Sherlock The Abominable Bride review: Complex, confusing and clever

  • Soumya Srivastava, Hindustan Times, New Delhi
  • Updated: Jan 02, 2016 17:52 IST
Benedict Cumberbatch and Martin Freeman travel all the way back to Victorian era for the latest Sherlock special.

What a great start for television this year. It was the first day of 2016 and BBC gave us this treat to celebrate the New Year. The special Sherlock episode, The Abominable Bride , where Benedict Cumberbatch and Martin Freeman reprise their roles as Sherlock and Watson, was crisp, cunning, mighty confusing and enough to leave you with a concussion.

The trailers had already prepared us for some of it but a great deal was left as a surprise - a surprise that many have taken well while some are beating their chests, saying they have been cheated.

Personally, we didn’t spot any foul business on the part of writers Steven Moffat and Mark Gatiss. It was rather too complex (if not the most) an episode than we are accustomed to watch in the series.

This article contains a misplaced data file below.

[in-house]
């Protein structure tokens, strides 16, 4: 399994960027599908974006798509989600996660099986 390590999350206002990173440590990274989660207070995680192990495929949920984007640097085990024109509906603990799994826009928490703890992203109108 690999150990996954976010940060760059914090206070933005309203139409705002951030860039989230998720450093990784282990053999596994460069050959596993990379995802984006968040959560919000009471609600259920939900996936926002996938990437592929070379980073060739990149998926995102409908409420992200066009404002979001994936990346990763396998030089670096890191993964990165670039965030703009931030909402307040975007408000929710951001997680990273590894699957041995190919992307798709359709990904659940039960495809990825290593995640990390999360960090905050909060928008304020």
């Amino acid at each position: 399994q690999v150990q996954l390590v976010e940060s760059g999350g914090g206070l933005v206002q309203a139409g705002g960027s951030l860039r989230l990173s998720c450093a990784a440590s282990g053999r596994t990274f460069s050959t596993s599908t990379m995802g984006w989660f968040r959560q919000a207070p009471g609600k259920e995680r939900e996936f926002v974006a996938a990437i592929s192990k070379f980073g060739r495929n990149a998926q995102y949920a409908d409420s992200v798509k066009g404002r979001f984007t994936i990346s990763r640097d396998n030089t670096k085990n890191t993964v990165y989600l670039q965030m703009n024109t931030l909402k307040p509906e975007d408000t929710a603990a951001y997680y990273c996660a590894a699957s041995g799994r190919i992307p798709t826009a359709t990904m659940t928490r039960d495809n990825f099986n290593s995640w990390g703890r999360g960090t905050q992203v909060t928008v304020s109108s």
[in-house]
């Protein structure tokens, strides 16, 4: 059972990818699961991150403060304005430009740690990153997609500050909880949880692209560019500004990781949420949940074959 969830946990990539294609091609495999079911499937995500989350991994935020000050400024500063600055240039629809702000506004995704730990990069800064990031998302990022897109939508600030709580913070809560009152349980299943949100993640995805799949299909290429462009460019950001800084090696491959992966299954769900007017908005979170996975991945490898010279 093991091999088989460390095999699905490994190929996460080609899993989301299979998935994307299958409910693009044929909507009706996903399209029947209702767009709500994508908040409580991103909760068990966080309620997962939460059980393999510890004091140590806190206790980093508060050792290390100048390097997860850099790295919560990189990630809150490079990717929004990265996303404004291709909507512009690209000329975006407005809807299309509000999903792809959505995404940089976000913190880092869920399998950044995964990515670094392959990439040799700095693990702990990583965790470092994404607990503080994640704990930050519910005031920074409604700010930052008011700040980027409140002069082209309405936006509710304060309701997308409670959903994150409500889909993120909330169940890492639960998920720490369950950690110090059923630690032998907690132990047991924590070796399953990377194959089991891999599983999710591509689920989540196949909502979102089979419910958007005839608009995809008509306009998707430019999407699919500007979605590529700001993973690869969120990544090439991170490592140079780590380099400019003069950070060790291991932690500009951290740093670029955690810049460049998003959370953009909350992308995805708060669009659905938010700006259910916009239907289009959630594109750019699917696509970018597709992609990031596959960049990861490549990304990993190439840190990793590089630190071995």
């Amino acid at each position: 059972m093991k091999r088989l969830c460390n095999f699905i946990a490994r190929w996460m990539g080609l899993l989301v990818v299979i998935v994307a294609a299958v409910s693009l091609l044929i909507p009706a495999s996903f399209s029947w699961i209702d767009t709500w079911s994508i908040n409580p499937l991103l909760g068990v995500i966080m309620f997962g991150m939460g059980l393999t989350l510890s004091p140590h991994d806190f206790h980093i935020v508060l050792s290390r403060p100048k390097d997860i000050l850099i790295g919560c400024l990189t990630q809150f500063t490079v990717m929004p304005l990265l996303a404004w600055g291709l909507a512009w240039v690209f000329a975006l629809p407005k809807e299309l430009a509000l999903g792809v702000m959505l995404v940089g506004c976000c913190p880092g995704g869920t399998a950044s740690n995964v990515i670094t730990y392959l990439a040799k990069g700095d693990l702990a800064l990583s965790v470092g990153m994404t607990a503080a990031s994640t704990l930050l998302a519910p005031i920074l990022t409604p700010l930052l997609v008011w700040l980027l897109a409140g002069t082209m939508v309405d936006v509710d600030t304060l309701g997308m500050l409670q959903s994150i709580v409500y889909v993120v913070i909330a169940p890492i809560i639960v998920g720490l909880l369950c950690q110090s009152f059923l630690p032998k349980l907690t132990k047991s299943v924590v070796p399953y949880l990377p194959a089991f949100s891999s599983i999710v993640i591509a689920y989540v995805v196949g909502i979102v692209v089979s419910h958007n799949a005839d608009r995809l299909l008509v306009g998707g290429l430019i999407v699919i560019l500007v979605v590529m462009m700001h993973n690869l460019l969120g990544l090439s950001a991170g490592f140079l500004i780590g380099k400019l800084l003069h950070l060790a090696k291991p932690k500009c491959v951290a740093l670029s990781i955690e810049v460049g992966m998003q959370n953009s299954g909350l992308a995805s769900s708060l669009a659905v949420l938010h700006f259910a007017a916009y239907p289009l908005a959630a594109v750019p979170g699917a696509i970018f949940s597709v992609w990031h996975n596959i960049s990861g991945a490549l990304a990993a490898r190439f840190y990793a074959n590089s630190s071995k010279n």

Benedict in a still from Sherlock.

To break it down, we have our not-so-friendly neighbourhood detective, the great Sherlock Holmes, not in the familiar, modern London but during the reign of Queen Victoria, this time. We are first given a quick recap of all that has happened so far since season one to how Moriarty seemed to have returned by the end of season 3. Now, that was a shock because Moriarty shot himself in the head and clearly died in front of our and Sherlock’s eyes.

Read | Sherlock new trailer: Benedict Cumberbatch is up against a ghost

We then switch to an ‘alternative time’ in 1895 where we see John and Sherlock meet for the first time, again. While a lot is different, a lot remains the same. Sherlock now smokes a pipe but still beats dead bodies in mortuaries with riding crops. Watson still writes stories of their adventures not on a blog but a magazine. Mrs Hudson, Lestrade, Mary and even Anderson are the same but you can figure out what’s new about Molly and Mycroft yourself (revealing more would be spoiling it).

Watson still writes stories of Sherlock’s adventures, only in a magazine instead of a blog.